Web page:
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Discussion Starter #1 (Edited)
On my simple electrical system, the PO used a rather crude on/off breaker on the wire that supplies DC to a bus, then the switch/fuse panel. I'm guessing its a AC breaker, but if it was ever DC marine rated, things have changed!

The wire is 10AWG, and runs 1 foot from the battery switch to the bus (including the breaker), then about 15 feet from the bus to the switch/fuse panel. The bus would probably rarely draw 20 amps at one time, and everything on it (other than the wire to the panel) is fused.

I'd like to replace the breaker with a marine grade auto/manual circuit breaker. Would this be an appropriate replacement?
http://www.genuinedealz.com/circuit-breaker-bussmann-185-series-surface-mount-30-amp

BTW...the existing breaker is rated at 50AMPs, "Max volts 32 125", Trip amps 62.5.
Other than being able to shut down the system manually, was it even providing any protection?
 

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I see AC breakers used quite a bit on DC circuits because they're cheap - but AC-only breakers aren't designed for DC and under some scenarios can catch fire. It sounds like the AC breaker you have is providing crude short-circuit protection, but little else.

Assuming your load is ~20 amps as you say, what you're proposing sounds like a vast improvement over what you have. Go for it. :)
 

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Discussion Starter #3 (Edited)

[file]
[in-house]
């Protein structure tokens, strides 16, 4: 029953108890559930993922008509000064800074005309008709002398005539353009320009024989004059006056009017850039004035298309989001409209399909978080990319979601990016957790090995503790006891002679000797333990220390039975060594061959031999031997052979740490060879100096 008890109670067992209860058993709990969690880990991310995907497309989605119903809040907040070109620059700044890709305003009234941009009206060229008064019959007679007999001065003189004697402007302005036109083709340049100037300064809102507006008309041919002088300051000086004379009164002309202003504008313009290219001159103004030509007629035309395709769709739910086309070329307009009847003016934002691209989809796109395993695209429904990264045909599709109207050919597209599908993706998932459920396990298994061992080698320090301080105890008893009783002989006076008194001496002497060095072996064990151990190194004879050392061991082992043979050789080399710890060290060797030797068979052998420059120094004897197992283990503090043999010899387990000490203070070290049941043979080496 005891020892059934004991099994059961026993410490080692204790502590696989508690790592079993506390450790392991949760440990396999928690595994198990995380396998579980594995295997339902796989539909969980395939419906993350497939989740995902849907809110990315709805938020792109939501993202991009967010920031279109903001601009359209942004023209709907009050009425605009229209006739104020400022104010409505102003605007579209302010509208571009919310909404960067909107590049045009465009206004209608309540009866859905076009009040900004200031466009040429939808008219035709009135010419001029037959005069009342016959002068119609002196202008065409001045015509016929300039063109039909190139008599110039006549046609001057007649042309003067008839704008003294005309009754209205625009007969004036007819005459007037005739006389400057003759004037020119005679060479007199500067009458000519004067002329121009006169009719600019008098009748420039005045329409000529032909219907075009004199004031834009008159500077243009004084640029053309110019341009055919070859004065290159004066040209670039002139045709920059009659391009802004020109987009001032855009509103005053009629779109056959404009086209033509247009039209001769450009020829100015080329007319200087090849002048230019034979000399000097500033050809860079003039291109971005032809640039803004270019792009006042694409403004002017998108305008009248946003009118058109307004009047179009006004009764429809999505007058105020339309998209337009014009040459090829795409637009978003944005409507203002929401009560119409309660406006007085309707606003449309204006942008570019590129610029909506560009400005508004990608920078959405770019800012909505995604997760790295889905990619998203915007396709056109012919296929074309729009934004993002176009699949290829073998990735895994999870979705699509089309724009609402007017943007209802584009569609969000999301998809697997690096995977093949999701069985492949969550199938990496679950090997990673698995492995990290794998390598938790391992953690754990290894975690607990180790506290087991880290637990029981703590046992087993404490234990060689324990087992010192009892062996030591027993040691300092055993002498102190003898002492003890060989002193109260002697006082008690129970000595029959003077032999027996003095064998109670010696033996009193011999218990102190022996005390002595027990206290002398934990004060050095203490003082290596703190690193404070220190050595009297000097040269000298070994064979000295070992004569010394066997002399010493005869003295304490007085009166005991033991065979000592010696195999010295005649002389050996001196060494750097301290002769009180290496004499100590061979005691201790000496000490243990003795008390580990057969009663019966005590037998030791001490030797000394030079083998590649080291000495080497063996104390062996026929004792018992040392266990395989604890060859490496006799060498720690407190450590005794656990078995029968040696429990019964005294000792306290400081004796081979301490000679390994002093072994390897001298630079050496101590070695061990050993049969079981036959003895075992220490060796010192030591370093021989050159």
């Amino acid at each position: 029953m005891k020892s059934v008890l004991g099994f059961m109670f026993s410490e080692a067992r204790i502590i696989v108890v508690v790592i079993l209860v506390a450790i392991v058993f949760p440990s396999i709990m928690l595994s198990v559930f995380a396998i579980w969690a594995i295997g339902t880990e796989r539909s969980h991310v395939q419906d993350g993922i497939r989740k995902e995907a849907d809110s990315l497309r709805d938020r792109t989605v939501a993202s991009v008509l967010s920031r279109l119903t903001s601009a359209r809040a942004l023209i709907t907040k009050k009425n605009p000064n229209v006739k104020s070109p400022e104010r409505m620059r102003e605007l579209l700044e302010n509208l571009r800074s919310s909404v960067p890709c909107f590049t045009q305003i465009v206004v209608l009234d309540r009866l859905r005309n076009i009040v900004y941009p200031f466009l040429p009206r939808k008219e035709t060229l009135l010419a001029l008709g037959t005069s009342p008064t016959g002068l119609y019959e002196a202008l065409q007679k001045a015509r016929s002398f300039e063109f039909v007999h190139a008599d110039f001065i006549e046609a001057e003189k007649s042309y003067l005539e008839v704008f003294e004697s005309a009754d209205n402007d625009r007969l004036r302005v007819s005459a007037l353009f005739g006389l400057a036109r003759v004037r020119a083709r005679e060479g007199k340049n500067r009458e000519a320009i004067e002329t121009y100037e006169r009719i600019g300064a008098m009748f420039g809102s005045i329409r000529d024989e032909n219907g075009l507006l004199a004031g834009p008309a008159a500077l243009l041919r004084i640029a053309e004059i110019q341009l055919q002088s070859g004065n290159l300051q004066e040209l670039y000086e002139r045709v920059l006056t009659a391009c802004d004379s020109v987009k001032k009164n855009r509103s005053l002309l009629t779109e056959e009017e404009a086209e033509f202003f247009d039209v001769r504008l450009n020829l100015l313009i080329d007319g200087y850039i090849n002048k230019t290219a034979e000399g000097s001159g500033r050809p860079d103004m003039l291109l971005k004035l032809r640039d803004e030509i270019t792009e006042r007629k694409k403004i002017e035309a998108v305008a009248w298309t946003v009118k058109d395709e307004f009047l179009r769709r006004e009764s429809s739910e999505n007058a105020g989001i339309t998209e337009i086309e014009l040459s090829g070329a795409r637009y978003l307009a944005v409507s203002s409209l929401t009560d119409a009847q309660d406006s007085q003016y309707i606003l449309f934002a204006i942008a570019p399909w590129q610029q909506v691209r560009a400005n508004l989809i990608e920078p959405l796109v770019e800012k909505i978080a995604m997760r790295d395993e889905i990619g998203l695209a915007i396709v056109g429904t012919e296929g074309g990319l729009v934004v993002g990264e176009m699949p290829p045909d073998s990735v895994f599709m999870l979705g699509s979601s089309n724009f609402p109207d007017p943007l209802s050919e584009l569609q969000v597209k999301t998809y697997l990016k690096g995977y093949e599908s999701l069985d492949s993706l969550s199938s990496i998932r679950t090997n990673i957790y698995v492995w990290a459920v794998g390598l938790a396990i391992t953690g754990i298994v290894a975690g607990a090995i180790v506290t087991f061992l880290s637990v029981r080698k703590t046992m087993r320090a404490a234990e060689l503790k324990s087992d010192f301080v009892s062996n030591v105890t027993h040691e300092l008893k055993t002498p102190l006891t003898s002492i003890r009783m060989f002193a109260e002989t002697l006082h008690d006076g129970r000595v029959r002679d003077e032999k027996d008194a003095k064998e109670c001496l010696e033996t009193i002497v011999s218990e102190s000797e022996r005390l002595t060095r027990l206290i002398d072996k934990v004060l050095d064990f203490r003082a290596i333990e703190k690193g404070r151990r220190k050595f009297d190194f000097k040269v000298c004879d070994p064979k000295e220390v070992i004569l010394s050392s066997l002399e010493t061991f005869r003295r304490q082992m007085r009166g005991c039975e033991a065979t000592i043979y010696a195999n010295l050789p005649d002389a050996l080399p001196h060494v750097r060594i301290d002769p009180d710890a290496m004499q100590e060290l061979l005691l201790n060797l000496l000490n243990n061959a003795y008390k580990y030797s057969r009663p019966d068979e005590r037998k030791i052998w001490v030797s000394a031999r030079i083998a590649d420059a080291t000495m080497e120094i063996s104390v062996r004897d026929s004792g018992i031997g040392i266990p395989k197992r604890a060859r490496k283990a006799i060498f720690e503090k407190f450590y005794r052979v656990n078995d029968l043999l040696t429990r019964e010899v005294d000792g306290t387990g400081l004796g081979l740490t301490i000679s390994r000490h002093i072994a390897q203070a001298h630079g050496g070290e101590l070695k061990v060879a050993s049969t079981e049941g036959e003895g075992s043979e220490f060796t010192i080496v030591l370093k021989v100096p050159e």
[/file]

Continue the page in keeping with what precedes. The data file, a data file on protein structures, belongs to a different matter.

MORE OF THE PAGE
Assuming your load is ~20 amps as you say, what you're proposing sounds like a vast improvement over what you have. Go for it. :)
Thanks.
I'm confused though. I saw another thread where they were asking about replacing the DC (Edit: I meant AC!) shore power breaker. The breaker that was recommended was 15 Amps. Surely the potential for more amperage is greater on a AC Circuit. Though, I think they were using 14 gauge wire (seems light doesn't it?).

I know that the Breaker protection should be based on the size of the wire (in my case 10 Gauge). Is a 30 amp breaker too high a threshold to protect 10 gauge wire? The only choices in the breakers I'm looking at are 30 and 50 Amp. Anyone have a chart on wire size appropriate breaker/fuse size? I've looked, and surprisingly haven't come up with anything. I could go to one of my books and find a formula, but don't want to spend anymore time than I already have. I'll call the supplier, but would be interested in any thoughts.
 

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Thanks.
I'm confused though. I saw another thread where they were asking about replacing the DC shore power breaker. The breaker that was recommended was 15 Amps. Surely the potential for more amperage is greater on a AC Circuit. Though, I think they were using 14 gauge wire (seems light doesn't it?).